Aaron Copland (1900-1990) was born in Brooklyn, New York, on November 14, 1900. He was raised in New York and studied music there too, attending as many concerts as he could and absorbing the cultural scene of the great city. In 1920 he traveled to Paris to work with Nadia Boulanger, one of the greatest music teachers of the twentieth century. Despite studying in Europe, Copland was determined to create a uniquely American style.
Copland composed many works for orchestra, chamber ensemble, and piano. The titles of his ballet pieces reveal his choice of American themes — Billy the Kid, Rodeo, and Appalachian Spring, to name a few. In his early works there was also a uniquely American influence of jazz music, especially in his Piano Concerto.
Besides being determined to write in an American style, Copland also wanted to write music that the general public could listen to and enjoy. Most of the cutting edge music of the twentieth century was very dissonant and completely foreign to the masses. Copland avoided harsh dissonances and wrote very clear melodies. A perfect example of his attempt to reach out to the public is his piece Fanfare for the Common Man. Copland also borrowed from folk tunes, and his ballet piece Appalachian Spring includes the traditional song The Gift to be Simple.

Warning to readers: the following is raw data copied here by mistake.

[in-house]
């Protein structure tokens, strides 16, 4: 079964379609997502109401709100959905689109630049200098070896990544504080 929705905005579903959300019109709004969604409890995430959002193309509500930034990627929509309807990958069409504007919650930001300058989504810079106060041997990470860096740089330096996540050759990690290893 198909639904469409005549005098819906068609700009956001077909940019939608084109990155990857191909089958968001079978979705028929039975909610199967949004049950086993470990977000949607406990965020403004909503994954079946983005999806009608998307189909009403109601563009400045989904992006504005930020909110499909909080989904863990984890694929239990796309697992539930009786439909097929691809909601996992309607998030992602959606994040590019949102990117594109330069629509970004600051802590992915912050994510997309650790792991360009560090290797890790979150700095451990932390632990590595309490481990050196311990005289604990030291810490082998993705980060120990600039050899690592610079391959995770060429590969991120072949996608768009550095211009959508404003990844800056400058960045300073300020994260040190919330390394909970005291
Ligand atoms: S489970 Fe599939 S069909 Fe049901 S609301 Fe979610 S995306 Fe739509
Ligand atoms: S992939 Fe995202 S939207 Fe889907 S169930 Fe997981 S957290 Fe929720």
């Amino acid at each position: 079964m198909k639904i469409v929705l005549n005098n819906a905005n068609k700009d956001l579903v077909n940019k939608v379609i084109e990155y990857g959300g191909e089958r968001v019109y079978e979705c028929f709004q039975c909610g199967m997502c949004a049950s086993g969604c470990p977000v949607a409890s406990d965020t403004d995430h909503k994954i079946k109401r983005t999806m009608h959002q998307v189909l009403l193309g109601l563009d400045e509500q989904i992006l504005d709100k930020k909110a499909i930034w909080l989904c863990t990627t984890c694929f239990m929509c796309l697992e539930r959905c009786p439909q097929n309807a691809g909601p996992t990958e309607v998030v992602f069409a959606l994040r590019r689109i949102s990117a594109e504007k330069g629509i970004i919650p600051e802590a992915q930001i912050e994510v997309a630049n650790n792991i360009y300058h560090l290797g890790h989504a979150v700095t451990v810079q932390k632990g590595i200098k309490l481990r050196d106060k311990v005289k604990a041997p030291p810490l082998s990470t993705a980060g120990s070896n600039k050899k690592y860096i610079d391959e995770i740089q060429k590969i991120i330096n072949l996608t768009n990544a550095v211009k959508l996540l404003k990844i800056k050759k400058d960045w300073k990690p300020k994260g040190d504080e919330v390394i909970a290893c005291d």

Although Copland is considered a very conservative composer by twentieth century standards, he was actually quite bold in his approach because he did not follow the trends of modern music. While it was “cool” for a composer to write atonal music (music without a tonal center), Copland only wrote tonal pieces that his audiences could understand.
Copland was an active music educator and spokesman for the arts. He wrote books on music and gave many lectures on understanding music and how it is created. Copland appeared on numerous television programs as a pianist, composer, and educator. He won many awards and honors in his lifetime, including a Pulitzer Prize in 1945.